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Strength in numbers

Diane Martindale

Author Affiliations

Genome Biology 2002, 3:spotlight-20021028-01  doi:10.1186/gb-spotlight-20021028-01


The electronic version of this article is the complete one and can be found online at:


Published:28 October 2002

© 2002 BioMed Central Ltd

Research news

Although they are an ocean apart, Canada and the Netherlands have found common scientific ground. Genome Canada and the Netherlands Genomics Initiative signed an agreement October 15 to join forces on large-scale genomics projects. The two-and-a-half year deal is intended to promote exchanges between the countries' academic scientists, as well as build bridges between biotech and large drug companies, said Anie Perrault, vice president of communications for Genome Canada in Ottawa.

Sharing discoveries and partnering to help find and fund research on larger and more difficult genomics projects will maximize both countries' existing strengths, Perrault noted. "We bring scientists with common interests together and we show them how much they can benefit by being together, not only in terms of money and investment, but also in sharing scientific results," she said. "It's about leveraging what we [Canada] have to make it bigger, quicker."

During the first year of a two-phase collaboration, the Canadian and Dutch organizations will each spend about C$100,000 [US$64,000] to bring scientists together to discuss potential projects, according to Perrault, with the first meeting scheduled to take place in December in the Netherlands.

Phase two will begin in about one year and will include choosing between one and three large-scale genomics programs to fund, with each country contributing about C$10 million [US$6.4 million] per project. Although no specific projects have been earmarked, one area of prime interest is potato and tomato genomics - finding pesticide-resistance genes as well as those that will enhance the nutritional quality of these foods - according to Marc LePage, executive vice president for corporate development at Genome Canada. The Dutch are already doing a lot of work on this, said LePage. "They will either collaborate or compete. We hope it's the former."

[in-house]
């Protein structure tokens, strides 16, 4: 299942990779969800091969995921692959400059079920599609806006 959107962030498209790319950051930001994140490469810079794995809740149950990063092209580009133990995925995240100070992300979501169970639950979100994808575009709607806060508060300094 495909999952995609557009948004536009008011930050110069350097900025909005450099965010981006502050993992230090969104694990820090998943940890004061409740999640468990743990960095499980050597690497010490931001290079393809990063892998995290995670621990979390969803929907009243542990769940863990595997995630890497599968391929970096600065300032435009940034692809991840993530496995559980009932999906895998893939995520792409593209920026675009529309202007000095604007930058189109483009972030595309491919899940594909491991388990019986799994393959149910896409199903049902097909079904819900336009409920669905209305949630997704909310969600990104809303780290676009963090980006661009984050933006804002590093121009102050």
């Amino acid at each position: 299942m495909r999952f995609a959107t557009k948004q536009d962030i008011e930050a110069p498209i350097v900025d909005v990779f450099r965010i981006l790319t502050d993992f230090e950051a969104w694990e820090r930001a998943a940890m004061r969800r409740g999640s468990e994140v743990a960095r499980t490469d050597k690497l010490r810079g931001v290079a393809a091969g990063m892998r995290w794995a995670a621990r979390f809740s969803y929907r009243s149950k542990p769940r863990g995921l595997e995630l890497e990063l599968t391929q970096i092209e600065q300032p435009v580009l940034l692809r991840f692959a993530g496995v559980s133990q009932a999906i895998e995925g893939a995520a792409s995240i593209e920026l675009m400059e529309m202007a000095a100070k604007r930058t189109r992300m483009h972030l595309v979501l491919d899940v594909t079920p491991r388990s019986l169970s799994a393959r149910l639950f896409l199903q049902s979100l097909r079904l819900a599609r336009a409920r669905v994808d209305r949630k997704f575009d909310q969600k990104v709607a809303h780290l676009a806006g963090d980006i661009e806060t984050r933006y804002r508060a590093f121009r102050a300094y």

Genome Canada is a non-profit organization that supports genomics and proteomics research across Canada. The group is just two years old and has already funded 56 national projects totaling nearly C$300 million [US$192 million]. "We now have the domestic scene covered, and we have something to bring to the international table, LePage told The Scientist.

Genome Canada's deal with the Dutch is the organization's third such alliance. In 2001, the group entered a similar arrangement with Sweden, and in early 2002 another partnership was created with Spain. Two joint projects with Sweden have already been funded and begun, involving Quebec's University of Sherbrooke, the University of British Columbia in Vancouver, and counterparts at the Karolinska Institute in Stockholm. The projects involve working with Caenorhabditis elegans knock-out worms to identify genes and their function, and data will be shared with others through a large repository.

"We are going after countries that have similar interests in genomics as Canada, especially in forestry, fisheries, and some health issues," said Perrault. The Netherlands has just started its genomics program and has shown a big interest in how Genome Canada is structured and they would like to apply the same principles in their own country, she added. Perrault said that Denmark is next on Canada's alliance list.

References

  1. [http://www.genomecanada.ca/select.asp] webcite

    Genome Canada

  2. [http://www.genomics.nl/international.htm] webcite

    Netherlands Genomics Initiative

  3. [http://www.usherbrooke.ca/] webcite

    University of Sherbrooke

  4. [http://www.ubc.ca/] webcite

    University of British Columbia

  5. [http://info.ki.se/index_en.html] webcite

    Karolinska Institute